2. We are living in an age when we are subject to political families that would seem to have a dynastic presence in public office, particularly at the federal level, and those families wage incredible influence over political party activity and behavior and as a result, the activity of the country itself. The cost to get elected and the difficulty of that task benefits from family name recognition as well as practical campaigning experience, with campaigning a difficult job in and of itself to be sure. I don’t need to mention any such families but it is sufficient to say that when one family member leaves office, another one steps up. First brother, then sister, parent, then child, husband, then wife, all of them benefiting from shared experiences and name recognition, something an upstart candidate could not and cannot compete with on a level playing field. It would be entirely naive to believe that there is no shared agenda among them or common goal which may not be to the best interest of the public. One way to control that politically dynastic trend is through term limits.
  3. Control of and limitation of political party influence. Political seats are often vacated by a politician of one party and then occupied by another of the same party. Politicians will remain in their office at the behest of a political party until the party believes they can fill a seat that will be vacated by a member of their party. Term limits would put a direct stop to that kind of political behavior.
  4. Bureaucratic stagnation results when you have politicians that maintain networks within their districts that are the result of long time relationships between a politician and the government employees in that district or jurisdiction tasked with enacting an agenda on behalf of the elected. Term limits would institute a natural turnover and enliven the democratic process in that district and its economy.

Those are just a few of the less obvious reasons for term limits that you will not hear any politician or political party chairman ever mention but they are some of the best reasons for term limits. Since we are unlikely to see term limits nationally in the near future, I believe an alternative might be a zero incumbency movement, where no matter who is in office, the population votes for the competition. It is just a consideration, something to think about. But if we are not going to see term limits, what other choice is there?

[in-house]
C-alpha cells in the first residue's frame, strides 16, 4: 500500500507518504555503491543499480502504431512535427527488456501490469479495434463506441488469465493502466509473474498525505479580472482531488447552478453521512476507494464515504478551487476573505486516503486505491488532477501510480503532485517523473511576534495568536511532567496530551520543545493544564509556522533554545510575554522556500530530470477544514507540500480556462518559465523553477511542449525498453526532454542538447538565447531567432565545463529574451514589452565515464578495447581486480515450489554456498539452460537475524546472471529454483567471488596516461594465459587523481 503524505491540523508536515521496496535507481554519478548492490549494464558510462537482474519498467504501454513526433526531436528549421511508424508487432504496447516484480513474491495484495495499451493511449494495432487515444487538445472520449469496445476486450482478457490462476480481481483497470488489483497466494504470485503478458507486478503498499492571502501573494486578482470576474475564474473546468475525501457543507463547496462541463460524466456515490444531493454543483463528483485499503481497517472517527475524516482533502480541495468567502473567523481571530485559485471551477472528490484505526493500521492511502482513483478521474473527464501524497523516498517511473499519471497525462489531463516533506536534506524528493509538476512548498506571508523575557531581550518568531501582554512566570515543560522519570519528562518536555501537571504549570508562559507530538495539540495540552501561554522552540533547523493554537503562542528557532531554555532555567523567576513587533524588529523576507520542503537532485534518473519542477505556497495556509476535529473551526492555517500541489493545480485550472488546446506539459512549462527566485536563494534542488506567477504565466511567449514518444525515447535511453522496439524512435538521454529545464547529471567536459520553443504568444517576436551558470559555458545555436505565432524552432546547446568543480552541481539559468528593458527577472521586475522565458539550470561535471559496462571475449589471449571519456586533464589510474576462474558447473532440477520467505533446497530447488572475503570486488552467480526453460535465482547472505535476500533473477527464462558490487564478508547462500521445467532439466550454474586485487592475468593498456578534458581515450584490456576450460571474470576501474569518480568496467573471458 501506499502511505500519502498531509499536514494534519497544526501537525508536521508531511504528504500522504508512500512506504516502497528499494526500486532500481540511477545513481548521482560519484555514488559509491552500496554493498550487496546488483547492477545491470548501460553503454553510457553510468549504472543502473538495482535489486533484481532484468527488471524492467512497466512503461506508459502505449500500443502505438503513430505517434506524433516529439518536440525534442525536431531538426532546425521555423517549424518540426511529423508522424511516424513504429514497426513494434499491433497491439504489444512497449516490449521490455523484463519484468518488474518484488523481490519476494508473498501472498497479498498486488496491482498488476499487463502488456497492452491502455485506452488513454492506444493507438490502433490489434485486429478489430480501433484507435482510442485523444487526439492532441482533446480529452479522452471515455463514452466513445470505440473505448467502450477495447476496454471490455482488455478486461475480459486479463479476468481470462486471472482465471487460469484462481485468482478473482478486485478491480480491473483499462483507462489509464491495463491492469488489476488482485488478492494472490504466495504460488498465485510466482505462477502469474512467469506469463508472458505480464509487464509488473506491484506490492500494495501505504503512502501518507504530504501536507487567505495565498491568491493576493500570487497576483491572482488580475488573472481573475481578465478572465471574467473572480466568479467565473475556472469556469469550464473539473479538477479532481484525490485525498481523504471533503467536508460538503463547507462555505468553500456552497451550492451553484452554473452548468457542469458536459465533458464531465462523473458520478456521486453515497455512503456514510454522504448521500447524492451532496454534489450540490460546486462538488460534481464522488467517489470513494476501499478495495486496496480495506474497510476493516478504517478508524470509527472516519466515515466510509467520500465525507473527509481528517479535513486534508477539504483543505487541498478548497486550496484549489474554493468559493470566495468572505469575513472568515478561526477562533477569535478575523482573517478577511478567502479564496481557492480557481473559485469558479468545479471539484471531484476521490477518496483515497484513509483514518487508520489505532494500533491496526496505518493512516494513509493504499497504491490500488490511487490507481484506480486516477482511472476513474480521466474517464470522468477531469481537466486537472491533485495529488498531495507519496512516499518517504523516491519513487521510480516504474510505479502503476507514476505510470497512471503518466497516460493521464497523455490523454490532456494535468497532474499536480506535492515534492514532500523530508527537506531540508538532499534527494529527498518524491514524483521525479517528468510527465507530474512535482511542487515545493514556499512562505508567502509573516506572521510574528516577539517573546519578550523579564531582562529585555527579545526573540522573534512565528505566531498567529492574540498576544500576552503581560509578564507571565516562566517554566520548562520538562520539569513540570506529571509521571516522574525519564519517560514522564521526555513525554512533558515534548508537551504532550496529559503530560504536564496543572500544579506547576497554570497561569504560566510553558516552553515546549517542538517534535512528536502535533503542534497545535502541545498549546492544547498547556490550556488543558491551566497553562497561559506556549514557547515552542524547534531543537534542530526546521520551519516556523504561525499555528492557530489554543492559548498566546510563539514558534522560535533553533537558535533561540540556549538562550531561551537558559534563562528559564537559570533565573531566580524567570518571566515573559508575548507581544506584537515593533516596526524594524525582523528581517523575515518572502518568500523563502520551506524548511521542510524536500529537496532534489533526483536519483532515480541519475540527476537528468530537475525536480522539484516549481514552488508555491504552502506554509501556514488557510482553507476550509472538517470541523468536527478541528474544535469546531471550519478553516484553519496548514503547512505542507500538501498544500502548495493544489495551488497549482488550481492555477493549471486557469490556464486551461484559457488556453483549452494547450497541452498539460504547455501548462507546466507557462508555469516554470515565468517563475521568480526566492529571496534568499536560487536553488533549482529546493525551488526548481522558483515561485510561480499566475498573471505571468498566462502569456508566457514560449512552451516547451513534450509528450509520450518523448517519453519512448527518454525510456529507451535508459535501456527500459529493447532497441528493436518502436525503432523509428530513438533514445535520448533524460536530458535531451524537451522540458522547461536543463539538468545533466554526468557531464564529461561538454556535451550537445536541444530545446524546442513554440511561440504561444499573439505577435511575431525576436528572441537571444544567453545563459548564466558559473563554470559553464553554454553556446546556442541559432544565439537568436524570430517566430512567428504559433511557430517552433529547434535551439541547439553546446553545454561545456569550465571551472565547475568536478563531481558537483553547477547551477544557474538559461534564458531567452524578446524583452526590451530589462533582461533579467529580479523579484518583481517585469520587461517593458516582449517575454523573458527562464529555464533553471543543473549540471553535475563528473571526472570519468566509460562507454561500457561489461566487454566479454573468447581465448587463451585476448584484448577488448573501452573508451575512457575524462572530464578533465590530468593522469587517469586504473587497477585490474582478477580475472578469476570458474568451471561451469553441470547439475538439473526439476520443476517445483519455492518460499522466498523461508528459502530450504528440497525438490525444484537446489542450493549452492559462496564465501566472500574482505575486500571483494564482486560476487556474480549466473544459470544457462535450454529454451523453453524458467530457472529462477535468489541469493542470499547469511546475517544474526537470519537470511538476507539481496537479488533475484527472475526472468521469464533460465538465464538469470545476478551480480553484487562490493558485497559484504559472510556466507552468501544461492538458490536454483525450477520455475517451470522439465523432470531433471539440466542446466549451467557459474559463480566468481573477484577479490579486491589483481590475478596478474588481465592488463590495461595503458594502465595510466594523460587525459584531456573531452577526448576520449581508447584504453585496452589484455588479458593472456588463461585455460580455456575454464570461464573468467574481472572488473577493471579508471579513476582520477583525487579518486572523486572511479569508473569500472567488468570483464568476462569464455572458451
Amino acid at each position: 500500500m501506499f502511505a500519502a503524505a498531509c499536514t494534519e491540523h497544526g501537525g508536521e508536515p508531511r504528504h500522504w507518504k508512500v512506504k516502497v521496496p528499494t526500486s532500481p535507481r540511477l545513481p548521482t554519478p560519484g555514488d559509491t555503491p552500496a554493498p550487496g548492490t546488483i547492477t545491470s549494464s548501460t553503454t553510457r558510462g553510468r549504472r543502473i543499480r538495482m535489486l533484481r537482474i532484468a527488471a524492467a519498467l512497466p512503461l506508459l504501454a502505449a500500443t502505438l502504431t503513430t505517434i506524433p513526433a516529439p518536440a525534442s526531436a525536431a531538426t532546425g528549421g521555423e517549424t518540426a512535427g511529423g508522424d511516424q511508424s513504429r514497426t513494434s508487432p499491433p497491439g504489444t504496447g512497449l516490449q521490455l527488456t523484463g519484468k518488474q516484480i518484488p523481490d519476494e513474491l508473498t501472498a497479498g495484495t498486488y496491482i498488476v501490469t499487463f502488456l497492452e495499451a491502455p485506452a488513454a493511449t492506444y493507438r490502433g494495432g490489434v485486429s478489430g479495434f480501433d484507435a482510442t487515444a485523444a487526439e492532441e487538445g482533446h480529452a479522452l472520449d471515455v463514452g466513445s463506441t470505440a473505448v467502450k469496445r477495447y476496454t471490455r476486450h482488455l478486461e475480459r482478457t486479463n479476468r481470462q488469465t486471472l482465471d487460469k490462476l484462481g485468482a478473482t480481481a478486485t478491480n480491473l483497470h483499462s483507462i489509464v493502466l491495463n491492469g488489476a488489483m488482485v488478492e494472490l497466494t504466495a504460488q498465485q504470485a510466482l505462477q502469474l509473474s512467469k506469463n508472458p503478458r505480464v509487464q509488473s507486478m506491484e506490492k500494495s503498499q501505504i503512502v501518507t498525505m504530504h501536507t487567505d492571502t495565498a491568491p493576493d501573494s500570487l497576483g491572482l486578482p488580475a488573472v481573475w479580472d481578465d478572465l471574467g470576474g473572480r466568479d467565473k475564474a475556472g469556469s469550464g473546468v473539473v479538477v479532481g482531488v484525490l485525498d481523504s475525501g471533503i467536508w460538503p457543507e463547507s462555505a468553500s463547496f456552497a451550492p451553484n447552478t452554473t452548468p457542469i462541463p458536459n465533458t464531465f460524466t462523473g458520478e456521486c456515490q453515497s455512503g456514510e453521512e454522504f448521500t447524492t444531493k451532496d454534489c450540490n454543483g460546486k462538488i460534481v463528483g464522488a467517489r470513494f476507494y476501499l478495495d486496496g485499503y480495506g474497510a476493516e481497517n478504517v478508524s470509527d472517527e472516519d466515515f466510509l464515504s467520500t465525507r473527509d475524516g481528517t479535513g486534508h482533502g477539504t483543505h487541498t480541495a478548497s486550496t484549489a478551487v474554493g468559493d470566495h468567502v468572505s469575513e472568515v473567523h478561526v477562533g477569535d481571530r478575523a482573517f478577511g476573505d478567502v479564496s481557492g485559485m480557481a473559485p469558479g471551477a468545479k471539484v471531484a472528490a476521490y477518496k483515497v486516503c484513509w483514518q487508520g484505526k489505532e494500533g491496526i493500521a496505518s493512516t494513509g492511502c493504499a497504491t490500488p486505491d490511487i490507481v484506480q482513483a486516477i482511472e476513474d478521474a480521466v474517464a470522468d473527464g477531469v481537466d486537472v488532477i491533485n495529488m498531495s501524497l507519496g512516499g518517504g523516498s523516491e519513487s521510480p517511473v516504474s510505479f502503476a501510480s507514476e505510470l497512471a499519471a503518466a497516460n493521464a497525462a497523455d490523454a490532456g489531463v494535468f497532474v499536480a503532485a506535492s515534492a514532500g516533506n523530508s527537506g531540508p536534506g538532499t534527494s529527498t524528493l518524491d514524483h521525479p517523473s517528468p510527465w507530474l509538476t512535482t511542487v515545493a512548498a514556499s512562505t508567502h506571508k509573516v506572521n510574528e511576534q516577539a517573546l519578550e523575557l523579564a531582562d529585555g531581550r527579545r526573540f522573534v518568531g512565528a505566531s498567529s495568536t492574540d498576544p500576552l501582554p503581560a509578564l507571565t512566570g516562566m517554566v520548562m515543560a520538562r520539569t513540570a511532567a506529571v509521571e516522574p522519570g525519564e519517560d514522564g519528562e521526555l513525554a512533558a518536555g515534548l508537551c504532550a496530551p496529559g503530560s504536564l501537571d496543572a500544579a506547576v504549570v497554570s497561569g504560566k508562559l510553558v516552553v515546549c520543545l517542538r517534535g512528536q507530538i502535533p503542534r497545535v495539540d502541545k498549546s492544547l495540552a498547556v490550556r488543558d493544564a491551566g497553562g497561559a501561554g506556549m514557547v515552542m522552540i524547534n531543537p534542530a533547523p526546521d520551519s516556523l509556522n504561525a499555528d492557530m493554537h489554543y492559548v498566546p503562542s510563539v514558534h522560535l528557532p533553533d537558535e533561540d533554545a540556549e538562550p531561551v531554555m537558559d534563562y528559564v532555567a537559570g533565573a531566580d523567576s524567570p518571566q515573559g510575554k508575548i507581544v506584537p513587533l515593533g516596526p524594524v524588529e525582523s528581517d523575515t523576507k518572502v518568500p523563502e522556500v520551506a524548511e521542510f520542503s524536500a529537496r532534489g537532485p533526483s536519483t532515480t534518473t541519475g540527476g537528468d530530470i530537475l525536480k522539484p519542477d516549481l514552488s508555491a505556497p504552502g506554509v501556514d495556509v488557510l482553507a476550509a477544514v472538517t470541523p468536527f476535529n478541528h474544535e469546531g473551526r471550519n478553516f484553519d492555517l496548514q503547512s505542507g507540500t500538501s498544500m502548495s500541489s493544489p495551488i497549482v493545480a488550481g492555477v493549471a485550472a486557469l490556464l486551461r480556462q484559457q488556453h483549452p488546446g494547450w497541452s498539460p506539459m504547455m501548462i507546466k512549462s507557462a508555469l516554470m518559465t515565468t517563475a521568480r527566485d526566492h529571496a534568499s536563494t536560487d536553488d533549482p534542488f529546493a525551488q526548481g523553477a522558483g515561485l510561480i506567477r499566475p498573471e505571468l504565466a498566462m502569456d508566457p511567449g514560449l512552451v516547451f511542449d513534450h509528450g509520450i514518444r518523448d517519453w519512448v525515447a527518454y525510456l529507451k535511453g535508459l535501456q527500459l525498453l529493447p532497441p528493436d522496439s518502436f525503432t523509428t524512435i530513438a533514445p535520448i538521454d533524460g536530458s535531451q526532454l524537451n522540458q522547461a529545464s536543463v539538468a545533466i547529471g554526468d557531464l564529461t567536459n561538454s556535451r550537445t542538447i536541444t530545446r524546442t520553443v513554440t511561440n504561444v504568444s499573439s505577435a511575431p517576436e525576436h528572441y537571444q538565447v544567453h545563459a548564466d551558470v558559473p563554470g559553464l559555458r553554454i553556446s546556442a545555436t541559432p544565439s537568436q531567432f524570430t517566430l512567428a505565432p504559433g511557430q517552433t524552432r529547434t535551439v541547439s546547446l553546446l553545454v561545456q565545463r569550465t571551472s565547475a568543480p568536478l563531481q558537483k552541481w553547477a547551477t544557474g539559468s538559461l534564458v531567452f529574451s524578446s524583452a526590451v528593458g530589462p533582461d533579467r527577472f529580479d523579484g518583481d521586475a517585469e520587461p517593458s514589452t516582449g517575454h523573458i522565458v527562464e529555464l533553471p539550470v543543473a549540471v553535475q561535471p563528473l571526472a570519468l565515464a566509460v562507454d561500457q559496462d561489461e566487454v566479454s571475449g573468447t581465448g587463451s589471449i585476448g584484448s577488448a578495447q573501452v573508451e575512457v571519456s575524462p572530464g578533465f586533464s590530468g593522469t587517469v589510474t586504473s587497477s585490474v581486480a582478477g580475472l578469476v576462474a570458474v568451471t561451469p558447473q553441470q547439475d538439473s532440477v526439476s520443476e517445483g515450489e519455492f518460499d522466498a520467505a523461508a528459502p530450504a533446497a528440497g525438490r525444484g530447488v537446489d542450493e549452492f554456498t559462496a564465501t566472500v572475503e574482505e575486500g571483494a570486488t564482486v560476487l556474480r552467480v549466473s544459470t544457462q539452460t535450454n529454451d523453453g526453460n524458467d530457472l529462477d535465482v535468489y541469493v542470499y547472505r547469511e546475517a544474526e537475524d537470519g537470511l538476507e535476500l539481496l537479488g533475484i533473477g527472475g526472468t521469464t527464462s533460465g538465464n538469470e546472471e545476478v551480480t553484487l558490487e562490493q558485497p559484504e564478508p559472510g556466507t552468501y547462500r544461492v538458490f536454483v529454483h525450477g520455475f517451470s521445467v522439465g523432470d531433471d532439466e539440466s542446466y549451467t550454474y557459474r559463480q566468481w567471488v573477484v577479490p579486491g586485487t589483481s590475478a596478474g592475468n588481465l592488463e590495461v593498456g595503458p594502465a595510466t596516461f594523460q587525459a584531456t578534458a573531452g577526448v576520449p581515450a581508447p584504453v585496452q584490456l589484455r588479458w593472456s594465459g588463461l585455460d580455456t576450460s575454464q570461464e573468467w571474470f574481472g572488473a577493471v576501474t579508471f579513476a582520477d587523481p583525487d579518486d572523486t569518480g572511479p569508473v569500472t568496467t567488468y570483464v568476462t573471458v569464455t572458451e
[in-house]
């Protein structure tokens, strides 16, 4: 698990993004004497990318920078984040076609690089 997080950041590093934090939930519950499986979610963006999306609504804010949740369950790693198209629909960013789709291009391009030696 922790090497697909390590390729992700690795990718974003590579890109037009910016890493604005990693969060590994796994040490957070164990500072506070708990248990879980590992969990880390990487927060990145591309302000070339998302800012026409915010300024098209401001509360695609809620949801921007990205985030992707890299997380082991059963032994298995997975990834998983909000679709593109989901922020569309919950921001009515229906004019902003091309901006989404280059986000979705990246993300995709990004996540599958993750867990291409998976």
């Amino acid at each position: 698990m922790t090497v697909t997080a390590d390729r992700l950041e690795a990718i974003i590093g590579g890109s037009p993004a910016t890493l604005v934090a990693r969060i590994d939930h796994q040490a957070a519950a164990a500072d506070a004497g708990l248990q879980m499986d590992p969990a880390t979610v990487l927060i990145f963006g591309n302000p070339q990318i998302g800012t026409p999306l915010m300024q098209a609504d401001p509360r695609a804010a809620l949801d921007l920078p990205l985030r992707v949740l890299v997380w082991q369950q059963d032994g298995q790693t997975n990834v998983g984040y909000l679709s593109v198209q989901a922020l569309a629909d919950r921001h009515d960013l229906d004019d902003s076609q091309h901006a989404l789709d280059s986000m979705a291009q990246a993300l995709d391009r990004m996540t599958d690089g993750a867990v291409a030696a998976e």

Copyright © William Thien 2020

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I keep hearing from just about everyone at some time or another and it just appeared in a television ad for a presidential candidate named Tom Steyer that we need term limits.

But you know it will never happen. A politician isn’t going to sign off on a new law that says he, or she for that matter, can’t have his job any longer. And I actually like some of my politicians so it creates a dilemma.

So, are term limits just a political fantasy the tax strapped, over-legislated citizen dreams about? I mean, most people I know think term limits should be in place at the very least for most federal level elected offices. I have heard the same thing for decades in fact. So why don’t we have term limits, yet?

Like I said, politicians aren’t going to allow it, even the guy who is running for president talking about term limits in his campaign ad on television this evening. He is not going to sign off on it. If he does, he wouldn’t get any cooperation in office. He would effectively be firing over half of The Congress and Senate from their cushy, influence peddling jobs.

Well, then what about a “zero incumbency movement? What about a movement that says, we don’t care who you are. You might be a great politician but very little gets done that benefits the general population without assigning an unacceptable cost to it. You keep making it easier to send our jobs overseas and keep bickering about petty drama type things occurring here in The US.